Carlos and Tamia, both kindergartners, sat on my playground bench this morning. I told them to plant their backsides there until I could clear up a couple of things. Carlos wriggled. His orange sneakers swung back and forth, inches above the ground. Tamia sat calm, hands folded in her lap. Winter sun hung low and bright over the treeless yard.

Perfect time, thought I, to straighten things out:

Carlos, how did those teeth marks get on Tamia’s arm?

Tamia held out Exhibit “A” and there, just above her right elbow, I could see a crescent shaped bite mark. No broken skin, but a set of red divots including a snaggle-toothed dent that appeared to match the fang that stuck out in the front of Carlos’ upper deck.

I did it on accident.

His brown eyes, two sizes larger than his skull wanted to hold, scanned skyward and made a sideways cut at the bite mark that Tamia had now shoved close to his face so that he might better recall. His eyes then locked in on mine:

Anything more you want to tell me, Carlos?

Yeah. The part about the monkey. It happens when I hang upside down on the bars. Today, she kept hanging right next to me. She kept bumping me. Then, the monkey came out — the biting kind. I had to bite her. That’s what a monkey does.

Can I have some water? Are you gonna call my mom?

I wrote down his words on a form in the box labeled ‘assailant’s statement’. Other boxes required the students’ names, first and last, their numbers, a list of witnesses, a description of the incident, time, date, and a report on the consequence that I might deliver.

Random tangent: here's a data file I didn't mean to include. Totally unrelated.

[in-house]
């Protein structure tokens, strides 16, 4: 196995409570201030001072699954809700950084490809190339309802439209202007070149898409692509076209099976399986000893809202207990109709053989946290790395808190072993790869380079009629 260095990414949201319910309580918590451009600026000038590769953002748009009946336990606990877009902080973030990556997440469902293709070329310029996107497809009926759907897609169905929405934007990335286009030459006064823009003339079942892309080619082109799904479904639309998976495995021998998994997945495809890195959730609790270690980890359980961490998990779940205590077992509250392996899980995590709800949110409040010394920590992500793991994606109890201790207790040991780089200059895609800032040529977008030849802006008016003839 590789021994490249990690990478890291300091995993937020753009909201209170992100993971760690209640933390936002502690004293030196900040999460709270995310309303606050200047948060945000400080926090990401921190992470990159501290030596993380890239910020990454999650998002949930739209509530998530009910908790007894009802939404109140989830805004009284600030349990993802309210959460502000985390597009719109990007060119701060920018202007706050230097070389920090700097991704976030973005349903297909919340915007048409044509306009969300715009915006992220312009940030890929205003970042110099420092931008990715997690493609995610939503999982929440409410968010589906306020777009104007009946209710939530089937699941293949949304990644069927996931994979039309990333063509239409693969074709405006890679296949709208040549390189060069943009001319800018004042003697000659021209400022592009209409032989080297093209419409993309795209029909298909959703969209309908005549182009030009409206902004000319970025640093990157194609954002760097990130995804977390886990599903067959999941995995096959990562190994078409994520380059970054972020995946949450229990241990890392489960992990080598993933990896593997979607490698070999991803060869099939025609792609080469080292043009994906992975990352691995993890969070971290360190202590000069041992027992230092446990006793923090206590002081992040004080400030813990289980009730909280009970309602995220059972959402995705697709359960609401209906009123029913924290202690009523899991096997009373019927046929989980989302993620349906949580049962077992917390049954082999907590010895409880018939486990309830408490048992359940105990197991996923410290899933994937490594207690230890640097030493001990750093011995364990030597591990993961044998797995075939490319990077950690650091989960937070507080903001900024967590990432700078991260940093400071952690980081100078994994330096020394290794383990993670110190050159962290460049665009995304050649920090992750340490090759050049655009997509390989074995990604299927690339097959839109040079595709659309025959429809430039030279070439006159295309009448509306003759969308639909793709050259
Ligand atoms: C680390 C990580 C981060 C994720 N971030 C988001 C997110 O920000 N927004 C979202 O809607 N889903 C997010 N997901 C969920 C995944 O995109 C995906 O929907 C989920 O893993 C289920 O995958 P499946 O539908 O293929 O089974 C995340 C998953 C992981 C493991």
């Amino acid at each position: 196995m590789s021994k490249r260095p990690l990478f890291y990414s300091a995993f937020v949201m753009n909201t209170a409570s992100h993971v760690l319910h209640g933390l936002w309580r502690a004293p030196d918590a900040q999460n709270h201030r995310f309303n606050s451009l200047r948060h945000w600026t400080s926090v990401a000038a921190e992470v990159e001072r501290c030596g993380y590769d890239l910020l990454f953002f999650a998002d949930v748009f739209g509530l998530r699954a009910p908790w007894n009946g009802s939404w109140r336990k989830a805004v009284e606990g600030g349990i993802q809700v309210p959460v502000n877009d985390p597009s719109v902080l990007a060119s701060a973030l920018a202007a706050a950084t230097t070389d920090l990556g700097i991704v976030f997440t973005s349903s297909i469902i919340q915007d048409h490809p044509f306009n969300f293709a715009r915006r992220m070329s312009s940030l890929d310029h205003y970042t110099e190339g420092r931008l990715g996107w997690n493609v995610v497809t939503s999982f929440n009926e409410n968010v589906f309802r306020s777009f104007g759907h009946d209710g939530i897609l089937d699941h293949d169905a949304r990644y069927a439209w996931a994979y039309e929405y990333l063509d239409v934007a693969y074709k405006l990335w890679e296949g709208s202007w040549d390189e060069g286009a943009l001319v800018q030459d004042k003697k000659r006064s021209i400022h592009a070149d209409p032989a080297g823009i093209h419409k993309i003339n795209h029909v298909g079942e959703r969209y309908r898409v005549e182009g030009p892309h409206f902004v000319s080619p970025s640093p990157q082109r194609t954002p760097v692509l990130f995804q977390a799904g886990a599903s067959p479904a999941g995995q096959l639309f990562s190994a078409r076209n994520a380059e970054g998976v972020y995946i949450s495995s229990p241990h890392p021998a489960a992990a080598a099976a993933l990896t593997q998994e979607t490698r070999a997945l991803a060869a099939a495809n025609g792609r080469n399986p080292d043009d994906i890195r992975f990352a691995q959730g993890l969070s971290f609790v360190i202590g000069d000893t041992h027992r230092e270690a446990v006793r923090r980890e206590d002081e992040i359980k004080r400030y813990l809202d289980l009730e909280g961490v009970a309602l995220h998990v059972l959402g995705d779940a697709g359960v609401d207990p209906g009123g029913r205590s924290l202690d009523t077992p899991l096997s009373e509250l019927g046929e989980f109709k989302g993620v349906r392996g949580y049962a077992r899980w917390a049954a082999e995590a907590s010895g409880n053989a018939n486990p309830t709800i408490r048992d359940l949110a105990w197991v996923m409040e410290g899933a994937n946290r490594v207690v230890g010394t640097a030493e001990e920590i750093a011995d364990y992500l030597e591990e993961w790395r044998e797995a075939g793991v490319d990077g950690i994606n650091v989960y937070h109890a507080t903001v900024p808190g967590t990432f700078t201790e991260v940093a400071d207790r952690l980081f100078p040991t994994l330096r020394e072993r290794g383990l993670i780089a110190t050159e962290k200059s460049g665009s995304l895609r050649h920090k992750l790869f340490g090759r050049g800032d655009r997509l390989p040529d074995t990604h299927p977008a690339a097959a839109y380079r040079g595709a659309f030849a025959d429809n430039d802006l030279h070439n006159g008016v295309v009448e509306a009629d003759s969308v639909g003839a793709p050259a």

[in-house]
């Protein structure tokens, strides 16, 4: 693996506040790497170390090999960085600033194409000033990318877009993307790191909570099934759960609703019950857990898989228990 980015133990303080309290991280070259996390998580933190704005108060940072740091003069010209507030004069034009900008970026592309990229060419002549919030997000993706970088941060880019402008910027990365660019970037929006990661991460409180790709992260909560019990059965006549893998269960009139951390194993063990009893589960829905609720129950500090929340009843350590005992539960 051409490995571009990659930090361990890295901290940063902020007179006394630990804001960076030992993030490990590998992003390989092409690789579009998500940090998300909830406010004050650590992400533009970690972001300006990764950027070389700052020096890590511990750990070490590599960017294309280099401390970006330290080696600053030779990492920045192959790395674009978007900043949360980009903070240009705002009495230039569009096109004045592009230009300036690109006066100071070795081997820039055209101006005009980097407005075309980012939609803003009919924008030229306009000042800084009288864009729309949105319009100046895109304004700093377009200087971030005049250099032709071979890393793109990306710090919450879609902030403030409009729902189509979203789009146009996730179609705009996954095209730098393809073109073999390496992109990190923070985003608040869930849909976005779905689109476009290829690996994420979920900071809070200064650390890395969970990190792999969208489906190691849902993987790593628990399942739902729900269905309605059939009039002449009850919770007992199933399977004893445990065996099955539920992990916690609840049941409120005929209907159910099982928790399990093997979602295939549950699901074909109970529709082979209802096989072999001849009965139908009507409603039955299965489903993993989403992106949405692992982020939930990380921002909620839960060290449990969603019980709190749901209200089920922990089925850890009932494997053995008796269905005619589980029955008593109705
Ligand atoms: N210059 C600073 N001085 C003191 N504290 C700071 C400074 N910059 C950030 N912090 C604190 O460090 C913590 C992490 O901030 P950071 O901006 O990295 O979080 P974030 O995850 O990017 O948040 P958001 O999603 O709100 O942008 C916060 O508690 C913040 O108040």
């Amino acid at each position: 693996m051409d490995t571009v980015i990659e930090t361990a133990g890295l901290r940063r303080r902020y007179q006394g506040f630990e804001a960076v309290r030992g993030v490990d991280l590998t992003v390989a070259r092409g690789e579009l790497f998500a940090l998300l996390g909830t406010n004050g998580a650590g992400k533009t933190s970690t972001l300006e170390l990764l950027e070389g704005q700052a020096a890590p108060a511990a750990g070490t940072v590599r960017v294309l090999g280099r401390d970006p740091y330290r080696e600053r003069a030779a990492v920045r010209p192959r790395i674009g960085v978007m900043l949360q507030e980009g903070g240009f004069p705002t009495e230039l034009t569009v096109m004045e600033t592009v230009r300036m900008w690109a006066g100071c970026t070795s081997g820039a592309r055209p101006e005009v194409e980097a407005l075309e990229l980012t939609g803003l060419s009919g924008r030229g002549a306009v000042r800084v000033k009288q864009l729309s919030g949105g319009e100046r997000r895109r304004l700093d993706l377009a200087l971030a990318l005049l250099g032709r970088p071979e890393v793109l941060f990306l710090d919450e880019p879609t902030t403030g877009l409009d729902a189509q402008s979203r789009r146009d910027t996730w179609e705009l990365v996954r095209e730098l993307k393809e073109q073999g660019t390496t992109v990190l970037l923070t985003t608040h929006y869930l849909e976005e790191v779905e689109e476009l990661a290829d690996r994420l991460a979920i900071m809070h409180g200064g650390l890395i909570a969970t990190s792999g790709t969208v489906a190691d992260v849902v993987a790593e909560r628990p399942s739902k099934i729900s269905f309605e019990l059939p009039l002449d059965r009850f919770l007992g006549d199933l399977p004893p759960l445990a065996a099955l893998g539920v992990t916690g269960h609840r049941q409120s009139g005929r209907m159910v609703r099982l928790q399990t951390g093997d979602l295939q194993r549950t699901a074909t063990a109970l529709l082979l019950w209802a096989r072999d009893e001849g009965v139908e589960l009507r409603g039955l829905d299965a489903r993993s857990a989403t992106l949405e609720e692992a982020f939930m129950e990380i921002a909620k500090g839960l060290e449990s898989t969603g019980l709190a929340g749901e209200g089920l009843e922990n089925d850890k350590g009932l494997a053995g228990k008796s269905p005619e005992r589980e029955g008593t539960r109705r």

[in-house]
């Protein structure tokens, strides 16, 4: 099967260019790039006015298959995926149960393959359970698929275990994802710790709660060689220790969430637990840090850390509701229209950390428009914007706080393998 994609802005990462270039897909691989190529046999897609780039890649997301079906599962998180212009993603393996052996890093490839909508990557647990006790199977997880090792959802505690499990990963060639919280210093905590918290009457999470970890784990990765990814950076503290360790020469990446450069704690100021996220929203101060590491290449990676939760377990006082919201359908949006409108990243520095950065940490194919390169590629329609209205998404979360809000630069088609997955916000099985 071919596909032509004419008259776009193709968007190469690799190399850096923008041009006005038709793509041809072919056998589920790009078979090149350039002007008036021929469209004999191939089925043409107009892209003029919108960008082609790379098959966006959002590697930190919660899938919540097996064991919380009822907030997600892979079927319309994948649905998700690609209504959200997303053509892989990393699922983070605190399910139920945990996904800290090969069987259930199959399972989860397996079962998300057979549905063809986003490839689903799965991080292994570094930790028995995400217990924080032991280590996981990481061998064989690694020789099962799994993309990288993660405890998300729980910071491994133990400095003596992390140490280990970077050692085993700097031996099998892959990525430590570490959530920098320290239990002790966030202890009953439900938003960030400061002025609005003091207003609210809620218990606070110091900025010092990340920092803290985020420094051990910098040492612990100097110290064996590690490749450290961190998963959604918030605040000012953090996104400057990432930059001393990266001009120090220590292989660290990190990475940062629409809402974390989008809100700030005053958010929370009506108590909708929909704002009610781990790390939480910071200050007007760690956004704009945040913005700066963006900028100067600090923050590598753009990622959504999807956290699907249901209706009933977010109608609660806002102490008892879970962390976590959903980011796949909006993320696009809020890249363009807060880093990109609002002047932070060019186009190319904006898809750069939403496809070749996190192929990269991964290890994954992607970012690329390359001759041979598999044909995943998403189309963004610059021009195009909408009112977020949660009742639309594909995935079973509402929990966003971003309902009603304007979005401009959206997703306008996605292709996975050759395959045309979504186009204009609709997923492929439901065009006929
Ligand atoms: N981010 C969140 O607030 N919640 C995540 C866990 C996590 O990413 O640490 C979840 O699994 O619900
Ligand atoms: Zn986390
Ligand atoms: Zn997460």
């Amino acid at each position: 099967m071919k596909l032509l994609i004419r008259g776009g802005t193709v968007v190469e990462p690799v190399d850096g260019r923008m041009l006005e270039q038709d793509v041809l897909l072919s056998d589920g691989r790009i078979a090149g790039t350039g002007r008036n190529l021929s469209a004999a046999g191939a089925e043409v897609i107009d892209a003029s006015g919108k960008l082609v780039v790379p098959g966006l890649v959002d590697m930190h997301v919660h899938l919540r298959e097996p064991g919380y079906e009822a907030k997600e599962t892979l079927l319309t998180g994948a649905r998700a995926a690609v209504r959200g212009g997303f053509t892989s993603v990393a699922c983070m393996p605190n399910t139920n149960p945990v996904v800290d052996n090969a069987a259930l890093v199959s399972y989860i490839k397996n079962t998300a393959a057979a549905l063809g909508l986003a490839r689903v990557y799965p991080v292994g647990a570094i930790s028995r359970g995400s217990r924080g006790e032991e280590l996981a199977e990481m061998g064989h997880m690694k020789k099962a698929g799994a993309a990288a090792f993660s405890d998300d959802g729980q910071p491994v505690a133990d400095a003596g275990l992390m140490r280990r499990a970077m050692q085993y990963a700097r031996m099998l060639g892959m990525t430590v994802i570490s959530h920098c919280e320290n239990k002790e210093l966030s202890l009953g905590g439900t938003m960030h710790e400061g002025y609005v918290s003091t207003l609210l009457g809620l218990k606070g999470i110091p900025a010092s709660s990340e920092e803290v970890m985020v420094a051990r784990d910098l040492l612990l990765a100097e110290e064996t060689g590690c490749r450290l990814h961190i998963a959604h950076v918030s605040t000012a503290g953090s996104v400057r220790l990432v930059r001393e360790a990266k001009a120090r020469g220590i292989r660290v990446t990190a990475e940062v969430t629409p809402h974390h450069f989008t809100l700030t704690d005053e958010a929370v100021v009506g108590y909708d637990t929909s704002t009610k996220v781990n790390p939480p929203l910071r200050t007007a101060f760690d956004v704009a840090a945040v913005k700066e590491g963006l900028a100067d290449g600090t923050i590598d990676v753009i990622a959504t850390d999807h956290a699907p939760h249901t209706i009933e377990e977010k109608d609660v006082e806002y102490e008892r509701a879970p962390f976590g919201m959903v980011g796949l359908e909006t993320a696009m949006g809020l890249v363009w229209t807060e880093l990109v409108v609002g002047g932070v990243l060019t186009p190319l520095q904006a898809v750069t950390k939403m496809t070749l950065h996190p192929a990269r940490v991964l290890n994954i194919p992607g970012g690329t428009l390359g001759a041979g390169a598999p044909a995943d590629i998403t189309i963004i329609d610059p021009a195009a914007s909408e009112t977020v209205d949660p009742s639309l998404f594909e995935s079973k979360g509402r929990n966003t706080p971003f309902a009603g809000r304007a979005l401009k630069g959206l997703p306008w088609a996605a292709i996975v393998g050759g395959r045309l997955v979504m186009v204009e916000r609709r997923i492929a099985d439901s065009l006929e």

So, let me see, Carlos. You turned into a monkey and bit Tamia. Anything else you’d like to say to Tamia?

I’m sorry Tamia.

Tamia held her elbow close to her face to inspect a final time. Then, she looked at him to size him up:

OK, Carlos. This time at least you didn’t lie.

With this exchange, both children appeared complete. They hopped off the bench, and darted toward the lunch room.

Equipped with Carlos’ monkey story, I considered phone calls I might need to make. Tamia’s grandmother had cornered me just two days prior regarding Carlos — ‘That little boy messes with my daughter. His mother comes up short. She’s a child herself.  It’s up to you. In my day, we would whoop boys like that one. No questions asked. If you ever want to fill out that jacket you’re wearing, you’d do well to pay attention to what I’m saying.’

So, what should I write on my report for today? That I met a boy who could change into a monkey. Should I offer that as a plausible precursor to biting? That he made right by telling the truth? Would that do? The whole scene arrived front-loaded with antecedents and wrapped in circumstances. This stuff wouldn’t fly in a write-up.

I get to be between the as-is on the left and the as-desired on the right. So, for today, I refuse to play. Tamia has had her justice delivered in the form of Carlos’ honesty. And Carlos got to be a monkey that bites. I am shredding these forms and letting this one stand. I can explain and give it a neat wrap later, if anyone asks.


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